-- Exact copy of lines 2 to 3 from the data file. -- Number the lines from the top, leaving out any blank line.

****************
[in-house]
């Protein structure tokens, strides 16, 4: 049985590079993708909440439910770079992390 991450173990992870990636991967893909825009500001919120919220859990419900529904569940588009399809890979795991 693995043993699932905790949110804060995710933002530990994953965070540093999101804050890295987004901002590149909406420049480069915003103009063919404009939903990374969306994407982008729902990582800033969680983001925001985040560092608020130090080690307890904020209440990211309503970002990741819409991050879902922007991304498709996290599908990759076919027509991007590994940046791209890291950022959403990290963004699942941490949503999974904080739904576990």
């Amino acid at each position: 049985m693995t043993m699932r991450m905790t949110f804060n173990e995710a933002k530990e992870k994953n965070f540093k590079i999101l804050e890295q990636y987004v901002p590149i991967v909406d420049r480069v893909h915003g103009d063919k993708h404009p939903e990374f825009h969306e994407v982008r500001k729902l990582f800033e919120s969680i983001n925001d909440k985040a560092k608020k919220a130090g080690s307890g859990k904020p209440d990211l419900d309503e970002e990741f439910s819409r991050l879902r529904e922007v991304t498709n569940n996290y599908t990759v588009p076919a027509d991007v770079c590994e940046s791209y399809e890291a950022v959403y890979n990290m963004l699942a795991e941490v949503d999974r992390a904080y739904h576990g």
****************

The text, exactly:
């Protein structure tokens, strides 16, 4: 049985590079993708909440439910770079992390 991450173990992870990636991967893909825009500001919120919220859990419900529904569940588009399809890979795991 693995043993699932905790949110804060995710933002530990994953965070540093999101804050890295987004901002590149909406420049480069915003103009063919404009939903990374969306994407982008729902990582800033969680983001925001985040560092608020130090080690307890904020209440990211309503970002990741819409991050879902922007991304498709996290599908990759076919027509991007590994940046791209890291950022959403990290963004699942941490949503999974904080739904576990």
């Amino acid at each position: 049985m693995t043993m699932r991450m905790t949110f804060n173990e995710a933002k530990e992870k994953n965070f540093k590079i999101l804050e890295q990636y987004v901002p590149i991967v909406d420049r480069v893909h915003g103009d063919k993708h404009p939903e990374f825009h969306e994407v982008r500001k729902l990582f800033e919120s969680i983001n925001d909440k985040a560092k608020k919220a130090g080690s307890g859990k904020p209440d990211l419900d309503e970002e990741f439910s819409r991050l879902r529904e922007v991304t498709n569940n996290y599908t990759v588009p076919a027509d991007v770079c590994e940046s791209y399809e890291a950022v959403y890979n990290m963004l699942a795991e941490v949503d999974r992390a904080y739904h576990g």